I am a mother to three children, two at home and one not. I am an atheist. I am passionate about childbirth and car seat safety. We have 2 dogs and 2 cats at home and I used to work for a non-profit cat rescue. I have a degree in computer information technology and used to freelance in web design and programming. Now I’m back in college aiming for my second bachelors in biology – I’d like to work in the IVF field some day if I can.
We had a long road to bring home a child. After tests could not diagnose me, IVF did: I have an egg maturity issue. During normal woman under 35 can expect 80% of her retrieved eggs to be mature. My normal started 8% (but got a little better with different treatment). I am not a “normal” IVF patient and pretty much resigned myself to getting very few embryos from fresh cycles and having to do multiple transfers to get pregnant. I did a lot of cycles over several years and felt like a walking IVF expert. I am so very thankful we live in Massachusetts where IVF is covered by our health insurance, there’s a good possibility we would not have any children if that were not the case.
Devin was conceived in our second IVF cycle. His nickname was “Sheepie” – which is why you’ll see sheep as a recurring theme around here. We were so very joyful… I have never felt so happy in my life, and I don’t think I ever will again, not without some kind of shadow lurking. The pregnancy was textbook, absolutely nothing of note to worry about. And then one week, when I was 35 weeks, he stopped moving. And just like that it was over, he was gone, and we were left to pick up the pieces.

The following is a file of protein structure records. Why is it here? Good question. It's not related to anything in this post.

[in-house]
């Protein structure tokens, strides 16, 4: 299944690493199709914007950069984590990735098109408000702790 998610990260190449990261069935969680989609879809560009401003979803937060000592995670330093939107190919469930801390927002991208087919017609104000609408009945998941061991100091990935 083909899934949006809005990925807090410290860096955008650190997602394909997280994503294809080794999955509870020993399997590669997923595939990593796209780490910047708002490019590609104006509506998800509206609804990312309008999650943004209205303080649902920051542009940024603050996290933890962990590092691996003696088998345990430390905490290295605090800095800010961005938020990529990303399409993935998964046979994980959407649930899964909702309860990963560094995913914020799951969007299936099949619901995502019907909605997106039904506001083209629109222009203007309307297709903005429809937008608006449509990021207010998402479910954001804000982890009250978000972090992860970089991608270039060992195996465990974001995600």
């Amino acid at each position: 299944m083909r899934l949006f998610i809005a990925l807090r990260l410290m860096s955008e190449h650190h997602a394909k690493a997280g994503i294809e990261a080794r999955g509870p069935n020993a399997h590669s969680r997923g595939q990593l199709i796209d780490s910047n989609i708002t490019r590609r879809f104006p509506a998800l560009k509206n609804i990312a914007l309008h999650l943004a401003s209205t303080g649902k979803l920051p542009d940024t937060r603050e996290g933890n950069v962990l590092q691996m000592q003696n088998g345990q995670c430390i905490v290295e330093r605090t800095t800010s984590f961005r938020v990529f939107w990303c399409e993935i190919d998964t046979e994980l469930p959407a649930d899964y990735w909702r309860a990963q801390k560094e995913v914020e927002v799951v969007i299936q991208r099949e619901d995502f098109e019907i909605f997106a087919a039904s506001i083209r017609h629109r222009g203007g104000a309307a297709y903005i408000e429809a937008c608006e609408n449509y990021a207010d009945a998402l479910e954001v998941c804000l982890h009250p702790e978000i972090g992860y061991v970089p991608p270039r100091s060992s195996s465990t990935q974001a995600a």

After a few more cycles I got pregnant again. One day around 6 weeks along I had a lot of pain that just kept getting worse. Ultrasound confirmed the unbelievable: it was ectopic. I lost my right tube – good thing I don’t need tubes for IVF.
More IVF cycles and I got pregnant again with our beautiful, amazing daughter Kate. As I was rushed into the hospital room in labor, 3 days before my due date, I demanded to hear her heartbeat before pushing her out. There it was, and there she was born on May 22, 2010. She is, without a doubt, my joy in life.
When Kate was 15 months old I got the biggest surprise of them all – pregnant without treatments. I had taken some soy pills because I heard they could boost ovulation but after all those IVF cycles and losing a tube and all the shitty luck that we have had I never in a million years thought I would actually get pregnant. And on June 4, 2012, 13 days past my expected due date, I finally went into labor and had our second daughter, Ember. After birth she was in the NICU for 6 days for some breathing issues. I think she’s in our lives just to shake it up!